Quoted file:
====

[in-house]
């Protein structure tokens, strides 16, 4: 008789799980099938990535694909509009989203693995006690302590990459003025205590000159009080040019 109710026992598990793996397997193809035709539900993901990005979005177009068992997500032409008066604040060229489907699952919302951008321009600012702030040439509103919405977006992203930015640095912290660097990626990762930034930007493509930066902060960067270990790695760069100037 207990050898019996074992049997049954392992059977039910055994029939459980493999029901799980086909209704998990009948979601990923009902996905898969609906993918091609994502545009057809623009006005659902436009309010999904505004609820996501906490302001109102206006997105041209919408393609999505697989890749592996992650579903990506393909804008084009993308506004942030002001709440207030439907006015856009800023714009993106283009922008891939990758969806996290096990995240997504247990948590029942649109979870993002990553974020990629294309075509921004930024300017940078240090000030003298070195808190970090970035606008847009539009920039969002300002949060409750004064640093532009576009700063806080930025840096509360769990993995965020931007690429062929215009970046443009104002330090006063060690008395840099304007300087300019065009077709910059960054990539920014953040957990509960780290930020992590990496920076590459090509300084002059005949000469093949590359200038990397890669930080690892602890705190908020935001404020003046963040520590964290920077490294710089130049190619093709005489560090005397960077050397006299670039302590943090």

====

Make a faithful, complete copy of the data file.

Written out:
[in-house]
């Protein structure tokens, strides 16, 4: 008789799980099938990535694909509009989203693995006690302590990459003025205590000159009080040019 109710026992598990793996397997193809035709539900993901990005979005177009068992997500032409008066604040060229489907699952919302951008321009600012702030040439509103919405977006992203930015640095912290660097990626990762930034930007493509930066902060960067270990790695760069100037 207990050898019996074992049997049954392992059977039910055994029939459980493999029901799980086909209704998990009948979601990923009902996905898969609906993918091609994502545009057809623009006005659902436009309010999904505004609820996501906490302001109102206006997105041209919408393609999505697989890749592996992650579903990506393909804008084009993308506004942030002001709440207030439907006015856009800023714009993106283009922008891939990758969806996290096990995240997504247990948590029942649109979870993002990553974020990629294309075509921004930024300017940078240090000030003298070195808190970090970035606008847009539009920039969002300002949060409750004064640093532009576009700063806080930025840096509360769990993995965020931007690429062929215009970046443009104002330090006063060690008395840099304007300087300019065009077709910059960054990539920014953040957990509960780290930020992590990496920076590459090509300084002059005949000469093949590359200038990397890669930080690892602890705190908020935001404020003046963040520590964290920077490294710089130049190619093709005489560090005397960077050397006299670039302590943090």